Insert the Buffer Detent and Spring into the Receiver.

Press Down the Buffer Detent.

Screw the Receiver Extension into the Receiver until the shoulder stops against the back of the Receiver. The Receiver Extension should protrude far enough into the Receiver to retain the Buffer Detent.

If the Receiver Extension contacts the pin of the Buffer Detent before it bottoms out against the back of the Receiver, then you will need to file away some of the edge of the Receiver Extension.

Remove your PRS from the package and make sure no debris remains in the hole for the Receiver Extension.

Locate your 1/8" Hex Key or Driver.

Remove both screws retaining the rubber Butt-Pad.

Pop off the rubber Butt-Pad.

Slide the PRS on to the Receiver Extension. Make sure it fits flush against the receiver.

If the stock does not slide on easily, then loosen the two "Footman's Loop" (Sling Mount) screws using your 1/8" hex driver or key.

Locate the Vented Mounting Screw provided with your PRS. Note that it is already coated with thread locker so no extra is required.

DO NOT use any other screw to attach the stock. This could cause damage to the stock or it could cause a malfunction when firing the weapon.

Install the screw and tighten to hand tight.

If you loosened the Footman's Loop screws, re-tighten them.

Reinstall the rubber Butt-pad.

Install the Operating Spring onto the Buffer. Ensure that the hammer is in the cocked position and that the selector is in the "SAFE" position. Then insert the Buffer and Spring into the Receiver Extension tube.

Your Installation is now complete.

Part 2 - Magpul MOE Grip

To install the Magpul MOE Grip you will need the following:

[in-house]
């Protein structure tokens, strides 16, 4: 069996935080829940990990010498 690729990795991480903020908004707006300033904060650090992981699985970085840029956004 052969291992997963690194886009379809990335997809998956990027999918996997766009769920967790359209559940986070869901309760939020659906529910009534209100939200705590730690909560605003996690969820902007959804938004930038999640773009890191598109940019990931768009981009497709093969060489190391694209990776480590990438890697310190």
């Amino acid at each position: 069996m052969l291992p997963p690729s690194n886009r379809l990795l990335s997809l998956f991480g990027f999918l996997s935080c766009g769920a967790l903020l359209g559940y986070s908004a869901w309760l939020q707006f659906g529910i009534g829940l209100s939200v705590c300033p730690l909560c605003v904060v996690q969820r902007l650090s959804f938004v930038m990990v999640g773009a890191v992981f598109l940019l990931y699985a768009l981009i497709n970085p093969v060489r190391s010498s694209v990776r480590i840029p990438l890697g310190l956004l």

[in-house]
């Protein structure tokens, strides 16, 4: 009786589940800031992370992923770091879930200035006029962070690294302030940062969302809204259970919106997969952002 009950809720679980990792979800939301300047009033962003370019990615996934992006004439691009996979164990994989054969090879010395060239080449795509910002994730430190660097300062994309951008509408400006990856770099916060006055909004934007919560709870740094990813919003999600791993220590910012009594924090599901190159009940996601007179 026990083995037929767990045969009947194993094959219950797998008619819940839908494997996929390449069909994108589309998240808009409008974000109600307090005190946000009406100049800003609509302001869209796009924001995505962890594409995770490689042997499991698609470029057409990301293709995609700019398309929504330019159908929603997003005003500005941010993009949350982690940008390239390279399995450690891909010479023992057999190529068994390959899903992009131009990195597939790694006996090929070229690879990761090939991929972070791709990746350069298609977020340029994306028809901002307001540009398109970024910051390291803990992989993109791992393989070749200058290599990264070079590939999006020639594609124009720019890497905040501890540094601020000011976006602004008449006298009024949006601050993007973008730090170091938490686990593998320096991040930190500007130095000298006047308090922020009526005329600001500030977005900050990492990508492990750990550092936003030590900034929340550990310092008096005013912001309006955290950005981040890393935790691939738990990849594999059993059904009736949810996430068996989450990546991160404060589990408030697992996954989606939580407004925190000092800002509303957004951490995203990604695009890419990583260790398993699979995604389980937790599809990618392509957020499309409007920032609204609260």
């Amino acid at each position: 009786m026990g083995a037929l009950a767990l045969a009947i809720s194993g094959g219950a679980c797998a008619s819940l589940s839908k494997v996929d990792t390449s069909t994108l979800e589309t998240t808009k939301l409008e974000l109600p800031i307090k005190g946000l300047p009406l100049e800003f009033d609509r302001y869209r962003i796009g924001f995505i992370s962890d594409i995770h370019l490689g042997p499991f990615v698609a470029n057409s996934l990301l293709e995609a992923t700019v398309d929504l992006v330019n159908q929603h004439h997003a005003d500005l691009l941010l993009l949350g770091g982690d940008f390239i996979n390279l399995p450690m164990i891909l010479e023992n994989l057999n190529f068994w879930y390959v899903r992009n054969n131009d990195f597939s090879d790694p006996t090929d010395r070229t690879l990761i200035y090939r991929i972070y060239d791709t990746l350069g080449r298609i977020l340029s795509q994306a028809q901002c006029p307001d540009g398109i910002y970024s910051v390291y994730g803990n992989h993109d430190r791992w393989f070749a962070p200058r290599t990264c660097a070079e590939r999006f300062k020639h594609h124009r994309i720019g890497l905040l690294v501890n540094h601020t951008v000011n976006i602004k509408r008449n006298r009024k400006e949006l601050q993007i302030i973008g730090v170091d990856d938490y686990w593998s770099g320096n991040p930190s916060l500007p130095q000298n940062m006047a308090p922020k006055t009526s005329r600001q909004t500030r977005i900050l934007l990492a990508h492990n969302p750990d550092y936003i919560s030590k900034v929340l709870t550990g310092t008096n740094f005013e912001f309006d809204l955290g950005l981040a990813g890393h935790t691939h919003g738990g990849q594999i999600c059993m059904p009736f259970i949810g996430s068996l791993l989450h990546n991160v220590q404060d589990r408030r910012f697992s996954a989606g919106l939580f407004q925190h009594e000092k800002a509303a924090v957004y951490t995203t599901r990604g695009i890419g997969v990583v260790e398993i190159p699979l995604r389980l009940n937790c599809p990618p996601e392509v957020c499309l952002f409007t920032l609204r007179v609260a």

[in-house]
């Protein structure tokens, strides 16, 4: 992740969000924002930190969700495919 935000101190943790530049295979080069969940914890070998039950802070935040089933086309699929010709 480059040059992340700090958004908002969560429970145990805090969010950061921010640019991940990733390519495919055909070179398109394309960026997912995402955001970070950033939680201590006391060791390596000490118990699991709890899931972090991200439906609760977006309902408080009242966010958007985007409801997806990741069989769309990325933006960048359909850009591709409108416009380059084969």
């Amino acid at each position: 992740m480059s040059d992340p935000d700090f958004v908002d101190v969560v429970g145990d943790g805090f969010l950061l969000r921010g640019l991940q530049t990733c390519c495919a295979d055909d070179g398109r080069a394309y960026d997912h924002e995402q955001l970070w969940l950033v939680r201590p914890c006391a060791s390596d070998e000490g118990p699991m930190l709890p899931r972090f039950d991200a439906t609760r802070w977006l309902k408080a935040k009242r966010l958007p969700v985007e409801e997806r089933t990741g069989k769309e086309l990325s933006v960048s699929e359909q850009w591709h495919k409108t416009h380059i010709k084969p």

• MOE Grip
  • 3/16" Hex Key

Locate a 3/16" Hex Key or Hex Driver. Rotate your receiver upside down so that your pistol grip is pointed upward. Loosen the screw retaining the grip.

On the AR15 the pistol grip only retains the selector detent and spring. The AR10 design also uses this feature, but also uses the pistol grip to retain the takedown pin detent and spring on the opposite side. Please reference the diagram on left.

When you remove the pistol grip from your receiver, take care to keep the receiver upside down so that you don't loose the detents or springs.

Remove the trap door from the MOE Grip and install it in the same way you removed the stock A2 grip.

You will note that with the MOE or even with the MIAD with back straps there will be a small gap between the grip and receiver. This is not an issue for function, but if it bothers you, Magpul makes a filler insert for the MIAD. To use it with the MOE you will need to do some modification.

Part 3 - Noveske Barrel and Badger Stabilizer Install

To install the barrel and stabilizer you will need the following:

  • Barrel
  • Gas Block
  • Gas Tube
  • Handguard
  • Large Adjustable Wrench (at least 1 3/4" span)
  • 11/64 Drill Bit
  • Masking Tape
  • Bench Vise
  • Action Block
  • Hammer
  • Punches
  • Hex Driver
  • Moly Grease

For this installation we will be using a "clamshell" type action block from Bushmaster. This block almost perfectly fits the Armalite upper receiver. The only problem will be the "hump" on the left side of the receiver. This is larger than the cutout in the block. As a result, when you clamp the block down for the first time, it will most likely break out two of the "fingers" along the top of the block. This is not a problem and should be viewed at the block "self-adjusting" to fit your upper. It doesn't not affect function in the least.

Set the receiver in the block and clamp it into a heavy bench vise. Make sure the face of the block is even with the edge of your vise. Otherwise you will have clearance issues when attempting to install the barrel nut.

Also take care that the case deflector on the receiver does not contact the jaws of the vice. We had to clamp the block just a little bit below the "ledge" machined into it to prevent damage to the case deflector.

Inspect the threads on the receiver for any nicks or burrs. If you have any, spin the barrel nut on to see if they can be knocked down. If they cause any resistance, you may need to dress them with a file. Go slow, aluminum cuts quickly.